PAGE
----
The Shadow #9

by JohnP on February 07, 2013

Part 2 of the Revolutionaries arc opens with Lamont hobnobbing with none other than George Orwell as he continues to track a gunrunning operation. The plot thickens when he finds the buyer for the illegal shipment is Black Sparrow, a cammanding and alluring woman in tightly clad leather who knows how to work a bullwhip and has no aversion to killing. Turns out this isn't the first time the Shadow has crossed her path.

Victor Gischler turns in another great Shadow script this month. He truly seems to have a keen grasp of how to write the character in the spirit of a true pulp comic. The daring adventure and especially the action in the airplanes calls to mind the invokes the feeling of the great Rocketeer comics, yet the darkness underlying maintains the fact that this is definitely the Shadow. Gischler has a natural gift for dialogue and inserts a great humorous moment when one of the Shadow's agents basically tries to pull a "these aren't the droids you're looking for" and finds that he does not share his bosses ability to cloud men's minds. The pacing moves fluidly and builds to an ending which holds a bit of a surprise which builds anticipation for the next issue without needing to use a cliffhanger. Gischler knows what he's doing and I like it.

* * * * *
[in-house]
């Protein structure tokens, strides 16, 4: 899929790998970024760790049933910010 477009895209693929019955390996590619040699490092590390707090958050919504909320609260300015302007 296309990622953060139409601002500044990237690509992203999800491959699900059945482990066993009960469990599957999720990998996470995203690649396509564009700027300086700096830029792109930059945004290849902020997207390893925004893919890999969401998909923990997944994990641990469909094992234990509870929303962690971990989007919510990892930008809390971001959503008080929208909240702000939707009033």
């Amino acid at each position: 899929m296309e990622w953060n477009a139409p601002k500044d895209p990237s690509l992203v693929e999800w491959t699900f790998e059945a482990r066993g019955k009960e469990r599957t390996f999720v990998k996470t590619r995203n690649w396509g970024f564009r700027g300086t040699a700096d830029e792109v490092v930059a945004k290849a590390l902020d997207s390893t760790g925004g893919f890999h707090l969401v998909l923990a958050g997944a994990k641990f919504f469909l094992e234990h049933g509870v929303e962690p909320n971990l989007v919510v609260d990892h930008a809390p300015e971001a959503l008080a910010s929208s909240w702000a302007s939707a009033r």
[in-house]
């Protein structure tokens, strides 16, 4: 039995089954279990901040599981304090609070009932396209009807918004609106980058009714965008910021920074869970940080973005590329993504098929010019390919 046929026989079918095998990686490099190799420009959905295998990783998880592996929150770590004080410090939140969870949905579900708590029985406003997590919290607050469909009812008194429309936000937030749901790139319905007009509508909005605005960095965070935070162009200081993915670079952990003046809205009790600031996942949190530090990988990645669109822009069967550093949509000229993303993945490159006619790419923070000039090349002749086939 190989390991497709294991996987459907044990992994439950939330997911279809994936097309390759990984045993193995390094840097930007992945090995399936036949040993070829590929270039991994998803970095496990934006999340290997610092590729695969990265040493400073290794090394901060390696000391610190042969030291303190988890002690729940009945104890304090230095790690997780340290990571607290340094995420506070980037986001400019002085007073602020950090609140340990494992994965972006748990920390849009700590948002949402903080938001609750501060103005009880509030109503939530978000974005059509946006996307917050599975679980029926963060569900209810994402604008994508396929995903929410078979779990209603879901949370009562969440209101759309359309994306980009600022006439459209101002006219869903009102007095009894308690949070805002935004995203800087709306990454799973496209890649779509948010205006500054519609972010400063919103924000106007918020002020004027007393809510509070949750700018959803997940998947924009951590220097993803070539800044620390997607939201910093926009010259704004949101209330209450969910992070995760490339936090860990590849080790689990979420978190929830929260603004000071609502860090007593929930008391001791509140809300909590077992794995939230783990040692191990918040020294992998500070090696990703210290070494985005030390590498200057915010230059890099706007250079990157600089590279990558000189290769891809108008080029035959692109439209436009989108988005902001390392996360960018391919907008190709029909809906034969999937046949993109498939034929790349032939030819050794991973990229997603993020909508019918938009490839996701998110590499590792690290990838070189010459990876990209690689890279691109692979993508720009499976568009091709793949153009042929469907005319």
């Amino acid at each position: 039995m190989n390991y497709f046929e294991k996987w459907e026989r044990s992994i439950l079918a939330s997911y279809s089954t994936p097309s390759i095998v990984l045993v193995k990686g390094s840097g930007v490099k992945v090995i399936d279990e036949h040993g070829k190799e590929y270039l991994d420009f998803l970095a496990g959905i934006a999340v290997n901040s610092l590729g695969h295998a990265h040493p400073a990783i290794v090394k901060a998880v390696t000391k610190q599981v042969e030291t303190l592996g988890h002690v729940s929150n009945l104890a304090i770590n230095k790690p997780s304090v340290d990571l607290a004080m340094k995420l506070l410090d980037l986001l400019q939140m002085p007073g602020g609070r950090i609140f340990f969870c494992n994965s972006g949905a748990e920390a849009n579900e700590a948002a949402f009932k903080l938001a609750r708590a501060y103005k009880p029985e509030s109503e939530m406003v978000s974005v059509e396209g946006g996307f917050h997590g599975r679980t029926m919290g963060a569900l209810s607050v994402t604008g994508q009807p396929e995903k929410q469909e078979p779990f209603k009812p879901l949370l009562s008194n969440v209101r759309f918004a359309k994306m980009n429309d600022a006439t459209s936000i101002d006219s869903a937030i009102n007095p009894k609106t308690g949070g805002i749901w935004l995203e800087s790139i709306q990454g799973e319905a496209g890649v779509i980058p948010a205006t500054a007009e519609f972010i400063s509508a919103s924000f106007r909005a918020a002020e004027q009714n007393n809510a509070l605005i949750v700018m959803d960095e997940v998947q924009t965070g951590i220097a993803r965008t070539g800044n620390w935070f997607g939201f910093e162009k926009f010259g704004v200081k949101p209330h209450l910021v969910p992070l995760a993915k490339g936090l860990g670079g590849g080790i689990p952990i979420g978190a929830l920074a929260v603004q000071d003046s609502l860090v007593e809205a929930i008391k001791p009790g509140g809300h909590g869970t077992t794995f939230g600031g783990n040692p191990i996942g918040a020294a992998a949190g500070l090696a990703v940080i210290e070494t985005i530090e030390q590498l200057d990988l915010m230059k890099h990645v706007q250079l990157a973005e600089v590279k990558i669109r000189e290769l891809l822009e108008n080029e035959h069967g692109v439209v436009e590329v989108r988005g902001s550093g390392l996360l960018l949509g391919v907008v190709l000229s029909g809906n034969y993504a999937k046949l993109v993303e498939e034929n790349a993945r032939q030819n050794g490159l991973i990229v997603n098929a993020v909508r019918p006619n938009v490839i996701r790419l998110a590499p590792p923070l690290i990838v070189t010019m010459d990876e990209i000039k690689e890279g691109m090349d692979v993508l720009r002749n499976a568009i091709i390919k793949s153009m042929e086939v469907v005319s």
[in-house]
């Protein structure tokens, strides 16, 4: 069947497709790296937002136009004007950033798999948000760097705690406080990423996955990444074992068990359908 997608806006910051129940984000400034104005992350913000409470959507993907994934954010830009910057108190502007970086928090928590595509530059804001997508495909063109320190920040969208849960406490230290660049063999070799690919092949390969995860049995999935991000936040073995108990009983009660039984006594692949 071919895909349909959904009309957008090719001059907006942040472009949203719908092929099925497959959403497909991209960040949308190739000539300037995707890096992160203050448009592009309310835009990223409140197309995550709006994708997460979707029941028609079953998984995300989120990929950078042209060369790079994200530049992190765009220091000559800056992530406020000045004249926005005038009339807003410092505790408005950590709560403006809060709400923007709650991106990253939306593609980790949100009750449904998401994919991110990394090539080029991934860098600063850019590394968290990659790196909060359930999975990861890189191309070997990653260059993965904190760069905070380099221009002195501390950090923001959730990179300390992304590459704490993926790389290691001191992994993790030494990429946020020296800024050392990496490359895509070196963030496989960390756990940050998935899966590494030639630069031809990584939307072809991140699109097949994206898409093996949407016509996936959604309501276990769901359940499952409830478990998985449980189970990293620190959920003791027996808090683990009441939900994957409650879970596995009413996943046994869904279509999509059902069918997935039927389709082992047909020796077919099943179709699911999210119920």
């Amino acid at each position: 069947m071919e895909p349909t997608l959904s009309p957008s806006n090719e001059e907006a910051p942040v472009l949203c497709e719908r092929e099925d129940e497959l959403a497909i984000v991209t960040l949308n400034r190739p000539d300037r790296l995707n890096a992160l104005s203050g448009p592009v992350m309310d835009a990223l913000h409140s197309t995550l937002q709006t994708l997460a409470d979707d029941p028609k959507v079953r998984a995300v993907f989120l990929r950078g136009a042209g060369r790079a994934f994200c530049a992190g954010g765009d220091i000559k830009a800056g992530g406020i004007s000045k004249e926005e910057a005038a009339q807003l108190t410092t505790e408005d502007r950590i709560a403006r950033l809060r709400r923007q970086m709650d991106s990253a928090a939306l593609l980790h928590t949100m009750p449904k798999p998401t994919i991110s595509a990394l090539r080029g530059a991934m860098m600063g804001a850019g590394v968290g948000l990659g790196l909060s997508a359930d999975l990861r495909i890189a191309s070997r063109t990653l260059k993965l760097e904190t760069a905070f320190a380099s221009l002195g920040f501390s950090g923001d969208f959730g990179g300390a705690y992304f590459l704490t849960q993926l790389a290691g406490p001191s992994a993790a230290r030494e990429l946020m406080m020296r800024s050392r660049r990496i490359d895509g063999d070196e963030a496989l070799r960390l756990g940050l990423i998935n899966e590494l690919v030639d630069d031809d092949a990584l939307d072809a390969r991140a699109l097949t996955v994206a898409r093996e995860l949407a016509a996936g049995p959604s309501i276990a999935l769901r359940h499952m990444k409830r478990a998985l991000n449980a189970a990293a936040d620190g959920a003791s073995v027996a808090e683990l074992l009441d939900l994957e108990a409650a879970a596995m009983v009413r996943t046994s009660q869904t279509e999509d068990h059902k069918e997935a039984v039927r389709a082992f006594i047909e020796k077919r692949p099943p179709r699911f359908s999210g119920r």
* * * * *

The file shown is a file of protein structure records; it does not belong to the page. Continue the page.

The art is very good, but there are a few things that bug me. I can't quite get over the way Aaron Campbell chooses to draw Lamont Cranston. He is supposed to have more of a craggy face, debonair and Bogart-ish, yes, but not quite handsome like he is drawn here. And the nose. Where's the rest of his nose? Alex Ross and Dennis Calero nailed his gigantic schnozz that the Shadow is famous for in Masks, but it doesn't show up here. Maybe this was an editorial decision that needs to be changed, but it just seems wrong without it. The other slight critique I have is that the storytelling panel to panel is a bit stale, but this usually isn't a problem that I've noticed - could be just an off issue for Campbell, or just my opinion.

Overall, another very solid chapter in Gischler and Campbell's run. It's unfortunate that it will be ending after this arc - it was announced a couple weeks ago that Chris Roberson (writer of Masks) will be taking over the series as of issue #13. It's hard to say that this is a bad thing since Roberson is doing a great job on Masks, but I wasn't in any hurry to get rid of Gischler. Anyone who can come on board after Garth Ennis and actually make me like a series MORE is doing a damn fine job.

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